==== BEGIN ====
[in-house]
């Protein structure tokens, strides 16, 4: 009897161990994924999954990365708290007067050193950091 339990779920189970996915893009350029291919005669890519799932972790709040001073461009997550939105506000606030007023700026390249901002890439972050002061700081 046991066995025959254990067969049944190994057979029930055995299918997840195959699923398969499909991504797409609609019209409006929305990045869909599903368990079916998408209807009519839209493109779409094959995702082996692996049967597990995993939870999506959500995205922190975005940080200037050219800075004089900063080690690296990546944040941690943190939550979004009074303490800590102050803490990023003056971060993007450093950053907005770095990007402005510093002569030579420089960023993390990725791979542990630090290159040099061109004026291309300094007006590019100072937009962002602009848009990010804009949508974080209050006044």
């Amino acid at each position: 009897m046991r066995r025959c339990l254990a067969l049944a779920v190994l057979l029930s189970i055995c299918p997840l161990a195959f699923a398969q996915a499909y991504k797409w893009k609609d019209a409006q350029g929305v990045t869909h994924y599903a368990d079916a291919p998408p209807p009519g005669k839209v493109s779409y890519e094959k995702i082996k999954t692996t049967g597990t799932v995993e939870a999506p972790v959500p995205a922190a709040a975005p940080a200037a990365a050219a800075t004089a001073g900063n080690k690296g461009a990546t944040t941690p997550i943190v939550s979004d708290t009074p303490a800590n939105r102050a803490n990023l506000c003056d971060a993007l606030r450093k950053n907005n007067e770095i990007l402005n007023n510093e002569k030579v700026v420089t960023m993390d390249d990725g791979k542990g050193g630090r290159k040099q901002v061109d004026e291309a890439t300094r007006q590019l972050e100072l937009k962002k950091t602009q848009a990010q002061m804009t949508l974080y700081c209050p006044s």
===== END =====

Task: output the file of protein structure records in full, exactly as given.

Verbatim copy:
[in-house]
């Protein structure tokens, strides 16, 4: 009897161990994924999954990365708290007067050193950091 339990779920189970996915893009350029291919005669890519799932972790709040001073461009997550939105506000606030007023700026390249901002890439972050002061700081 046991066995025959254990067969049944190994057979029930055995299918997840195959699923398969499909991504797409609609019209409006929305990045869909599903368990079916998408209807009519839209493109779409094959995702082996692996049967597990995993939870999506959500995205922190975005940080200037050219800075004089900063080690690296990546944040941690943190939550979004009074303490800590102050803490990023003056971060993007450093950053907005770095990007402005510093002569030579420089960023993390990725791979542990630090290159040099061109004026291309300094007006590019100072937009962002602009848009990010804009949508974080209050006044």
């Amino acid at each position: 009897m046991r066995r025959c339990l254990a067969l049944a779920v190994l057979l029930s189970i055995c299918p997840l161990a195959f699923a398969q996915a499909y991504k797409w893009k609609d019209a409006q350029g929305v990045t869909h994924y599903a368990d079916a291919p998408p209807p009519g005669k839209v493109s779409y890519e094959k995702i082996k999954t692996t049967g597990t799932v995993e939870a999506p972790v959500p995205a922190a709040a975005p940080a200037a990365a050219a800075t004089a001073g900063n080690k690296g461009a990546t944040t941690p997550i943190v939550s979004d708290t009074p303490a800590n939105r102050a803490n990023l506000c003056d971060a993007l606030r450093k950053n907005n007067e770095i990007l402005n007023n510093e002569k030579v700026v420089t960023m993390d390249d990725g791979k542990g050193g630090r290159k040099q901002v061109d004026e291309a890439t300094r007006q590019l972050e100072l937009k962002k950091t602009q848009a990010q002061m804009t949508l974080y700081c209050p006044s």